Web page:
Friday, April 24, 2009

Size matters.

I don't know if was an Ogilvy-ism or just something I've picked up along the way. But I've always subscribed to the notion that "small companies run small ads." Conversely "big companies run big ads."

I am reminded of this, once again, by Apple who today have the digital equivalent of a spread running on the nytimes.com. The ad heralds the sale of Apple's billioneth app and features apple app icons flying over the masthead and throughout the lion's share of the page.

Meanwhile most other "major" advertisers are running their usual thumbnails which of course no one outside of a conference room at client-ville ever even sees.

Of course you can extrapolate from my small/big thesis above when you get to actual websites. In an effort to be all things to all people, most websites have no featured item. There is no hierarchy. No place to look first. No compelling promise to the viewer.

Oh well.

3 comments:

jeaves said...

I only know a little of Apple advertising history, but weren't they a small company when they had a very large ad in comparison during the superbowl? Maybe they've always acted like a large company and it prophetically came true. Self fulfilling I guess.

I have always been a "get big" thinker, and like the quote " never let the shoe tell the foot how big it can get." I hope this relates...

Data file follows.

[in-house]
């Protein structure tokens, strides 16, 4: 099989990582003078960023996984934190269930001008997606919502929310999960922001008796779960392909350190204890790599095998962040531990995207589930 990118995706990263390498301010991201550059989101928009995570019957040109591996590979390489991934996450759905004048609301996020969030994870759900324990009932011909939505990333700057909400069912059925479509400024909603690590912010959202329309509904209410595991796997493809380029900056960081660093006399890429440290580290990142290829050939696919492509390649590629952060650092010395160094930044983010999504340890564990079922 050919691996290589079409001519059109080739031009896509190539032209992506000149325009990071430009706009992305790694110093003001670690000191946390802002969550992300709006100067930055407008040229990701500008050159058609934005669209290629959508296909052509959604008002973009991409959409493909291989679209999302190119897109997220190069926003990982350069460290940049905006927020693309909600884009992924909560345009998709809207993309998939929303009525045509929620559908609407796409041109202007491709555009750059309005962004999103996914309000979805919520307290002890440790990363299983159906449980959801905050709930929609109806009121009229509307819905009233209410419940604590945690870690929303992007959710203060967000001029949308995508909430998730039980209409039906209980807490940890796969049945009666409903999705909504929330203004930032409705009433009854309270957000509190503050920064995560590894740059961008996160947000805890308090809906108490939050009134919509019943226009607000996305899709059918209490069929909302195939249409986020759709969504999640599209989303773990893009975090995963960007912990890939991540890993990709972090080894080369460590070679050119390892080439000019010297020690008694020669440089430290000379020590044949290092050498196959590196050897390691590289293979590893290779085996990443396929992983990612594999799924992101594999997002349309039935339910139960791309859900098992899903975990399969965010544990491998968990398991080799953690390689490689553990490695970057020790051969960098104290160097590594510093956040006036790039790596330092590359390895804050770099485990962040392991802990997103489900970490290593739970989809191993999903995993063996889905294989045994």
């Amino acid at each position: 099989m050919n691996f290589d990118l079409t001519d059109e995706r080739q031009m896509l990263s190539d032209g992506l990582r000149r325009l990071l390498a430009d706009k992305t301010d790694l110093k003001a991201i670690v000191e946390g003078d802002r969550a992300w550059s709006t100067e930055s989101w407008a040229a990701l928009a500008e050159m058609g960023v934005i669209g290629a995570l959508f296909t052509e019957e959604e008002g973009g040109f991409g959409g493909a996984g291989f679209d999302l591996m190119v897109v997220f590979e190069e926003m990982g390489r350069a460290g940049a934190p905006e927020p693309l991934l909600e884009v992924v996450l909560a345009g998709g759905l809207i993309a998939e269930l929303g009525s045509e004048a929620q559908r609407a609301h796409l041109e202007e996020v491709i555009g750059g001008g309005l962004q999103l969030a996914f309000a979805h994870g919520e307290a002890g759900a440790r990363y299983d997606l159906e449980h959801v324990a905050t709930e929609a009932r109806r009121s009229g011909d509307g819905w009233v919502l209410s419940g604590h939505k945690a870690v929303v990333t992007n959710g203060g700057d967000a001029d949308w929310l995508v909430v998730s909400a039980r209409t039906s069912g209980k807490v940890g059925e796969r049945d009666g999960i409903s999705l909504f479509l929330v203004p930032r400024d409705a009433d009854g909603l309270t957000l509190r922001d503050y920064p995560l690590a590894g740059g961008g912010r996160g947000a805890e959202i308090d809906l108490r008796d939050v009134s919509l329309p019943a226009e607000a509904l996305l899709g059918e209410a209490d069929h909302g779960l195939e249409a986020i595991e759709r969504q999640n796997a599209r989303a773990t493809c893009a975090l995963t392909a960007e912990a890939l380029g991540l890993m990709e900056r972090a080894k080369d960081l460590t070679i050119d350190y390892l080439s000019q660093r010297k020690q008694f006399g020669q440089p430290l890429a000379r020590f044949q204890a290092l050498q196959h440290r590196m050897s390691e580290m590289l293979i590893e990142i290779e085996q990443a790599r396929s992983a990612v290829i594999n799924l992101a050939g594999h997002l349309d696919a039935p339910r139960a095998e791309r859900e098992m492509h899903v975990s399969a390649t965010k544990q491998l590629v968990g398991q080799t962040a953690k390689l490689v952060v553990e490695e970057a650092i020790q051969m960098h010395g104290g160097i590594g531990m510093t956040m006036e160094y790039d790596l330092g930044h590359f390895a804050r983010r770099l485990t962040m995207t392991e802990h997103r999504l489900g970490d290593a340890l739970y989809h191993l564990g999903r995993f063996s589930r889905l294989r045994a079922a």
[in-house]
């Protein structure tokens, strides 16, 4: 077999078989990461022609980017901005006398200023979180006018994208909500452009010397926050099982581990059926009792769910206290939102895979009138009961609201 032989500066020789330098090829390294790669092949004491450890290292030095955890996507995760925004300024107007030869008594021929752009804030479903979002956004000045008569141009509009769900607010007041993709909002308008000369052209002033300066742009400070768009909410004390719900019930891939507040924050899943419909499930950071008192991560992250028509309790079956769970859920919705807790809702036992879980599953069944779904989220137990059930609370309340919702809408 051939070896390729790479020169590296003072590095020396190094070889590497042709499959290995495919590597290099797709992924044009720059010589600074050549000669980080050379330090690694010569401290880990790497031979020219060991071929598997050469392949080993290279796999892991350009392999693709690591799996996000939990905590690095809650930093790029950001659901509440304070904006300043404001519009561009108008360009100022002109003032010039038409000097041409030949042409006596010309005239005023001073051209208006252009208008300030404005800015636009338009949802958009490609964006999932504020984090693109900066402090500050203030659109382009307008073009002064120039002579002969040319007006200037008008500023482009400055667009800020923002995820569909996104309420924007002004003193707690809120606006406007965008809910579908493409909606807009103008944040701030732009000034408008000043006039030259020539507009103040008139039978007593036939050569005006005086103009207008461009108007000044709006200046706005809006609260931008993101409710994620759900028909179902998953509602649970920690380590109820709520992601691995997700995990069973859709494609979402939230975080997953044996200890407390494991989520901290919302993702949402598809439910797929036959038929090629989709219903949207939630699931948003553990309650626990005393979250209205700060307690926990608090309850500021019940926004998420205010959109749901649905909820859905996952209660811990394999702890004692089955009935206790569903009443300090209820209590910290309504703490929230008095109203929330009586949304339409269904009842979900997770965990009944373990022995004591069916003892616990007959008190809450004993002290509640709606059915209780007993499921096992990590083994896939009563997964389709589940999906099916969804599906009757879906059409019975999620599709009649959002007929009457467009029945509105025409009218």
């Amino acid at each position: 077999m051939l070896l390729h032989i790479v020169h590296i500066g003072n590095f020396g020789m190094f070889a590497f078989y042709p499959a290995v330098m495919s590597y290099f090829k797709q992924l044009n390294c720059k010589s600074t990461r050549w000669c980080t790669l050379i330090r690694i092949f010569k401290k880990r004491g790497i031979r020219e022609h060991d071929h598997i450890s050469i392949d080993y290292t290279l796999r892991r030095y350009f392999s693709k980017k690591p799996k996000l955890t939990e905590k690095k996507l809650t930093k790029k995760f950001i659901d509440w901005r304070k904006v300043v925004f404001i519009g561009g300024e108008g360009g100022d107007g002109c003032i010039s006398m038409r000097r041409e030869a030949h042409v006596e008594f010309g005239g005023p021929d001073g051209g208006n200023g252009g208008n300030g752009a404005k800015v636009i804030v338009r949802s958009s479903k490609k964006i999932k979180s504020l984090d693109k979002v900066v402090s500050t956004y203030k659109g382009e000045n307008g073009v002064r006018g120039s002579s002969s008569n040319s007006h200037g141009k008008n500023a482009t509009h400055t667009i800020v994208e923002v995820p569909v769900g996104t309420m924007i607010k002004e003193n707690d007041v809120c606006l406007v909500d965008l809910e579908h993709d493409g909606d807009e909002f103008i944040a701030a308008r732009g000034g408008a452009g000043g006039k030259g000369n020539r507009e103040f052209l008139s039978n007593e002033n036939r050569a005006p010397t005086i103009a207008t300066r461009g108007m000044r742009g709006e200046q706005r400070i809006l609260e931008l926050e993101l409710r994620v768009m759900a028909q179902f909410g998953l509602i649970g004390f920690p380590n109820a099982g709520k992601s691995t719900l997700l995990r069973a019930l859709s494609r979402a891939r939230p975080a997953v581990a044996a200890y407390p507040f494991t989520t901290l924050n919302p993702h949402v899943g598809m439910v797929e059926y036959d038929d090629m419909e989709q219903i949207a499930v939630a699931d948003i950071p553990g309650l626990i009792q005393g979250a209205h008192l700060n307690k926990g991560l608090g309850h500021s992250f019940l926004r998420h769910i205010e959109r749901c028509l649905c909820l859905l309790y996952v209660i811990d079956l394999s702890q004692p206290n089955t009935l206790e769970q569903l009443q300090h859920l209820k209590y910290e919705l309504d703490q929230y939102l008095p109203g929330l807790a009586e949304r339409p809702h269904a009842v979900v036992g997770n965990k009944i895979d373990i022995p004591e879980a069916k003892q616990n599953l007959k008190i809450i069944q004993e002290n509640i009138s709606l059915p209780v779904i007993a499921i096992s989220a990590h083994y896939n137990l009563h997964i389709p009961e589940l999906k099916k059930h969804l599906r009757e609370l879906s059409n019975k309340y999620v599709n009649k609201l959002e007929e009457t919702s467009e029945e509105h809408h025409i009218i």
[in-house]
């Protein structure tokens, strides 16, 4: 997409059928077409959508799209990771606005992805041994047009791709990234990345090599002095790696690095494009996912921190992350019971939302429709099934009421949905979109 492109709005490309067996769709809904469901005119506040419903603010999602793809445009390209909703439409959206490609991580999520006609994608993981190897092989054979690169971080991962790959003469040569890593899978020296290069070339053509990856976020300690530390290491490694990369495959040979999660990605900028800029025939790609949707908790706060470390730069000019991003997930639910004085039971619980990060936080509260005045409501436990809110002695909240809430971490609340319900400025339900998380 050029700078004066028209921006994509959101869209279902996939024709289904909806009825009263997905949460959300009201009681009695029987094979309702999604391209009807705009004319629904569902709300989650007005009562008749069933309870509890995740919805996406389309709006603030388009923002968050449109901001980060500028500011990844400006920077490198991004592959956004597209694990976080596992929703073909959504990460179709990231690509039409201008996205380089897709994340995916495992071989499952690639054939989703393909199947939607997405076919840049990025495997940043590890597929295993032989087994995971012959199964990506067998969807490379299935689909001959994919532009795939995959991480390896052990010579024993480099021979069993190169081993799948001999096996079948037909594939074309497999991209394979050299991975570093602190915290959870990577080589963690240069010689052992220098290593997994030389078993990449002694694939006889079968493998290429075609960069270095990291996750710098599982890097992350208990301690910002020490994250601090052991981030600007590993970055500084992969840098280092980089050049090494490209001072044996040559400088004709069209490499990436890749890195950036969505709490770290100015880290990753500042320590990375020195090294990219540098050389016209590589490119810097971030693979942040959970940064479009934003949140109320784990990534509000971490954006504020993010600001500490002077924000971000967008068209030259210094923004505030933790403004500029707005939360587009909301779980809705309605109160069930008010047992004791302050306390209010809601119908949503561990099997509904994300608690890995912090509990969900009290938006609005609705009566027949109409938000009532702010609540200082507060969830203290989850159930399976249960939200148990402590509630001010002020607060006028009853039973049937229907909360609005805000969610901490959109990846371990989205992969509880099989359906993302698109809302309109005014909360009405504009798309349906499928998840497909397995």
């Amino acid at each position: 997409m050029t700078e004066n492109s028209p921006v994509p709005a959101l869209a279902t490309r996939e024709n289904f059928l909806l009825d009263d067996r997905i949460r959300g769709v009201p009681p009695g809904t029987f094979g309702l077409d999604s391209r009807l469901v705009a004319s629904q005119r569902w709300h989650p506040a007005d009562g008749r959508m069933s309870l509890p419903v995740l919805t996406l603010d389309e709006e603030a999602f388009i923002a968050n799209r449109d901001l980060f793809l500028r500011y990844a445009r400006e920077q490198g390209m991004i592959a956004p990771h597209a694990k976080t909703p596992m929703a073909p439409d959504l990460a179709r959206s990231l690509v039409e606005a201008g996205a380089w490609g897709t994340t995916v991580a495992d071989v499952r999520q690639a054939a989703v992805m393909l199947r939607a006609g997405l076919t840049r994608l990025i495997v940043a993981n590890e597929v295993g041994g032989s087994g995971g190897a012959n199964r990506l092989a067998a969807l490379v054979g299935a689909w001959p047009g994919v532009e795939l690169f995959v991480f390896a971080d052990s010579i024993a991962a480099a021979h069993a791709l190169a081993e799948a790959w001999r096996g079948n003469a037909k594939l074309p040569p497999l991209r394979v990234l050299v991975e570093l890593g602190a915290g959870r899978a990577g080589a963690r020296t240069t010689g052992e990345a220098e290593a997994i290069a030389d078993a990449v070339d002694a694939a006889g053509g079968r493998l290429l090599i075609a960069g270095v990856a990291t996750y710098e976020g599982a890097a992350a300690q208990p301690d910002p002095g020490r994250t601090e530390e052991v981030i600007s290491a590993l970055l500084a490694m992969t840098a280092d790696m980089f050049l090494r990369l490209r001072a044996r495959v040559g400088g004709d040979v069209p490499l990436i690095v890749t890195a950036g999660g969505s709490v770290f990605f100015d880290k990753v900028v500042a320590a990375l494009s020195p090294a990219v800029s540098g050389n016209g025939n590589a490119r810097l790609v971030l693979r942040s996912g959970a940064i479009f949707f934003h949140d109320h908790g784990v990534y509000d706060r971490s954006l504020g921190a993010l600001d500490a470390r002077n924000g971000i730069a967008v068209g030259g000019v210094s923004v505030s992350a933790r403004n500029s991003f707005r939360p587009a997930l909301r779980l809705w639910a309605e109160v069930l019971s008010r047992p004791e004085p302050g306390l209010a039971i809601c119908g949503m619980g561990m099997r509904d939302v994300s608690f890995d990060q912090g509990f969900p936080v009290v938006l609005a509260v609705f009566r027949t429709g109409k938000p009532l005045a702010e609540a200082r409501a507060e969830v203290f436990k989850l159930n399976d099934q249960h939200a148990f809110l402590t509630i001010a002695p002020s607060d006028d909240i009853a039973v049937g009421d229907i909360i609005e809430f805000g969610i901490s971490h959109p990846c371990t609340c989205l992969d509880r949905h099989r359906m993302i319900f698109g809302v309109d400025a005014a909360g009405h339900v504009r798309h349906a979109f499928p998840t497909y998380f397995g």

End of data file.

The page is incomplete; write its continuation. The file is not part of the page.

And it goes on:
Advice to small companies, don't box yourself in with small advertising, you will have no place to go.

Teenie said...

Why is it an ad in a newspaper is mildly fascinating, or at least a harmless blip on the page, while an online ad is grossly annoying?

Ad for size, well... I hear the floosies don't really care.

Unknown said...

way back when some friends and i started claesson&company in sweden we bought a full page ad in the leading newspaper. it was very expensive - could have paid the rent for a year. any media consultant could have told us we were clueless and crazy. the spill was enormous. they would have told us to run a page in an ad publication for a 20th of the cost instead. but, hey, we got a slice of the volvo account as a direct result of it. volvo was and may still be one of sweden's biggest accounts.